Mirroring Angelina Jolie’s harrowing performance in Changeling and raising similar moral questions as in the Oscar winning movie The Reader, Doubt is another emotional adaptation (this from the play of the same name by John Patrick Shanley), which strikes at the insecurities of humanity and challenges the notion of how far one can and should be able to take their opinion.
Doubt takes in two of Hollywood’s most vibrant (and one unexpected) musical stars — the fabulously versatile Meryl Streep (Momma Mia!) and Amy Adams (Enchanted), and has the actresses exchange their dancing shoes for a couple of habits. Taking place shortly just after President Kennedy’s assassination in America, Amy Adams is Sister James, an innocent and stubborn religious teacher at St. Nicholas and Meryl Streep is the frightening and strict principal Sister Aloysius Beauvier. Both women find themselves caught up in a story where they believe whole-heartedly that the feminine and progressive head priest, Father Brendan Flynn (Phillip Seymor Hoffman) is in fact a child-exploiting pedofile. But how far can you journey in the pursuit of justice without proof? That is the central question put forth from this controversial blockbuster.
Although the scenery is generally rather bland and uninviting, Streep’s performance shines through superbly as the fierce and feisty head teacher — constantly fighting the idea of a society dominated by men — prepared to ‘stick to her guns’ no matter what the outcome or consequences. Meryl Streep, always a fan of waiting to the near end credits to reveal another layer to her character, shows (much like her portrayal of Miranda Priestly in 2007’s The Devil Wears Prada) that her head mistress’ menacing exterior is just an image. Underneath she learns she is equally prone to the same feelings and worries about life as everyone else in the world, thus making her human.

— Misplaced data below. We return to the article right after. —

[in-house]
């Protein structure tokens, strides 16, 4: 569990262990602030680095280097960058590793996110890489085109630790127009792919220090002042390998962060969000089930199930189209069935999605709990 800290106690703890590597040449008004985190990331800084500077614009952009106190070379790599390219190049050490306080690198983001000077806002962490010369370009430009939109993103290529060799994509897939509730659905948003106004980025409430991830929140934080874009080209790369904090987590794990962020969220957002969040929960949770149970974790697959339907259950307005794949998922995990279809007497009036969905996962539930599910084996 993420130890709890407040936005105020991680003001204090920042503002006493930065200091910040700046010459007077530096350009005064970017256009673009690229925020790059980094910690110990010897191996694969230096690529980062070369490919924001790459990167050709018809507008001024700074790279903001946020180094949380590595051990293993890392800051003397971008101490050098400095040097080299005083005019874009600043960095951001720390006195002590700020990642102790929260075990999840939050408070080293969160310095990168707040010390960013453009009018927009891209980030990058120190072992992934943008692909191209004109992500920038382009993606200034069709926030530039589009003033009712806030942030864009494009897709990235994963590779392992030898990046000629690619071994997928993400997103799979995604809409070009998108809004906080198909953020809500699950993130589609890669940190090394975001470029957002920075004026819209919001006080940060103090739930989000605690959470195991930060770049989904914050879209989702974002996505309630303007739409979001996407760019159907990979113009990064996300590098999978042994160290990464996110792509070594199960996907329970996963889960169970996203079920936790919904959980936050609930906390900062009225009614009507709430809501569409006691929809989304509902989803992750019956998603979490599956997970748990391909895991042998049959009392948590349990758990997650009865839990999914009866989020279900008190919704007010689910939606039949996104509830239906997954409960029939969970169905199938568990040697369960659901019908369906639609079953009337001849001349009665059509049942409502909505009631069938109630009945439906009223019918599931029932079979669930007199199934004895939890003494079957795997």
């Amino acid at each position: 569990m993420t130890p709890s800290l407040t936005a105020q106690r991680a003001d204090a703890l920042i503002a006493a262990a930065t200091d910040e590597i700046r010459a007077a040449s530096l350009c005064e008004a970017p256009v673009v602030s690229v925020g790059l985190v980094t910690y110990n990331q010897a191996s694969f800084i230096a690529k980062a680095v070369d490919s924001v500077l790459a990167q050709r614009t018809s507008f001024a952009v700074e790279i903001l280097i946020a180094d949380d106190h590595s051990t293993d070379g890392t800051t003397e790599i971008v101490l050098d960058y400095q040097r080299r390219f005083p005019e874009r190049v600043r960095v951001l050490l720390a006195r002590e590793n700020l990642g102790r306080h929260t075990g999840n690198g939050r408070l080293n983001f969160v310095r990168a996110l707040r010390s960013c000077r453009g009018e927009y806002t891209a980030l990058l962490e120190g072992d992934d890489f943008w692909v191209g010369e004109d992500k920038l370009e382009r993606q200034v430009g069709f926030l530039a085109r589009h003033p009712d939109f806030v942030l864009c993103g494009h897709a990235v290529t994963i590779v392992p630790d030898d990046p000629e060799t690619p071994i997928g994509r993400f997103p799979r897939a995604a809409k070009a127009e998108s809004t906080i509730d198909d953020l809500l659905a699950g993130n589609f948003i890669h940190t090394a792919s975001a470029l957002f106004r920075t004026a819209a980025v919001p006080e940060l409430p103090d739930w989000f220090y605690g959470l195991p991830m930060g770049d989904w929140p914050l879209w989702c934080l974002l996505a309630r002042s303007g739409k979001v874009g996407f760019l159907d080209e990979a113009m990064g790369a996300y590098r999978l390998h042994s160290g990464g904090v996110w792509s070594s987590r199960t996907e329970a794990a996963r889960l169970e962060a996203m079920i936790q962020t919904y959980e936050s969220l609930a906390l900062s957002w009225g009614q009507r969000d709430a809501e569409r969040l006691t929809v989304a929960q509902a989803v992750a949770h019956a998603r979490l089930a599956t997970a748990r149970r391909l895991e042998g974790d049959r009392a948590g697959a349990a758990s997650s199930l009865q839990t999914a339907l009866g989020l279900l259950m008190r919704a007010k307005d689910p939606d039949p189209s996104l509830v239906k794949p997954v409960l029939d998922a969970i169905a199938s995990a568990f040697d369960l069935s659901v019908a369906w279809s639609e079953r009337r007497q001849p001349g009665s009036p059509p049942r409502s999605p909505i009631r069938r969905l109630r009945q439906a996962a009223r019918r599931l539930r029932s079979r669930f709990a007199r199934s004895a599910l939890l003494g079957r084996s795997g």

The dark and foreboding atmosphere that is used in Doubt, far better than in any movie I have ever seen, adds to the mystery with great effect. The awkwardly exciting confrontations between Hoffman and Streep’s characters are riveting. The comical moments, such as the one where Amy Adams declares her endearing love of Frosty the Snowman are a welcome break from the seriousness of the subject matter. And the hidden messages and dire warnings throughout the film, leave you as an audience member, in doubt, in doubt whether you can or should resist a second viewing.